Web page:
24 Festive Tasks: Door 6 – International Day for Tolerance, Task 1:
Find some redeeming quality in the book you liked least this year and post about it.
Looking back through my “read” shelf, one of the books I liked least this year was John Bude’s Lake District Murder. I felt the book missed a monumental opportunity in not exploiting the dramatic setting of the Lake District where the action takes place, and I was also rather annoyed by the fact that the investigation into the murder discovered at the beginning of the book is sidetracked not once but twice — admittedly into ultimately related crimes, but by God, the two investigative strands should have been much more intertwined.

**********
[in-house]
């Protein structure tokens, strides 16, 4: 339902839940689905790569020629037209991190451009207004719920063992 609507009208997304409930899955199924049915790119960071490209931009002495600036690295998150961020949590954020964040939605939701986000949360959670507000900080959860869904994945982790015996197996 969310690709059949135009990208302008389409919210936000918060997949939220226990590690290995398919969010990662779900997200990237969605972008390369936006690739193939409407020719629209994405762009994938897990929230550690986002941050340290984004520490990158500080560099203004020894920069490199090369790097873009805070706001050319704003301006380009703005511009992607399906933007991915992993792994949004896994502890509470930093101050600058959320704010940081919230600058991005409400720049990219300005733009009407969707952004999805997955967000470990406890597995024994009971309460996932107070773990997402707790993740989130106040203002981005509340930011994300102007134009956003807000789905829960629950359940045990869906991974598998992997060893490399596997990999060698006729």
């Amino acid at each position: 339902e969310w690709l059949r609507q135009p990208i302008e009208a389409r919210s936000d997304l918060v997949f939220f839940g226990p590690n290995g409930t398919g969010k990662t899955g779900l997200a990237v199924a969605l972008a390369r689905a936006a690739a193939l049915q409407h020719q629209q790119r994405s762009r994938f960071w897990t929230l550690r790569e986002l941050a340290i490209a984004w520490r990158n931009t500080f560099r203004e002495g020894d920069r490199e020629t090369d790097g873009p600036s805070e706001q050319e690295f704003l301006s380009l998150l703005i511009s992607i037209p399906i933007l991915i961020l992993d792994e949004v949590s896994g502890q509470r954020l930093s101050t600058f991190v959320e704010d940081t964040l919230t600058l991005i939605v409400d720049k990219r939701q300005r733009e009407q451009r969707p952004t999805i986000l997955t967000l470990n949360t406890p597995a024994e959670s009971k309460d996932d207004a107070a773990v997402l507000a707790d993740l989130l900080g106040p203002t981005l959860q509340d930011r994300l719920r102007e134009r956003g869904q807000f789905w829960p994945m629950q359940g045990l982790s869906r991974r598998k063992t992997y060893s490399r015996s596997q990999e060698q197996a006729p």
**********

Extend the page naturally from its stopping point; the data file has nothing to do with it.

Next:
That said, any reader adverse to last-minute surprise revelations and preferring to remain on an equal footing with the book’s detectives will have absolutely no reason to complain here: Bude (like Freeman Wills Crofts) subscribed to the notion of “playing fair with the reader,” so any and all clues uncovered by the police are laid out the moment they are uncovered (and in excrutiating detail). For me, the resulting conclusions were altogether a bit too obvious … but if this is your jam — and it has to be admitted that “playing fair with the reader” was a maxim to which all members of the Detection Club subscribed (even though they implemented it in vastly differing ways) — then maybe you should give Bude’s writing a try.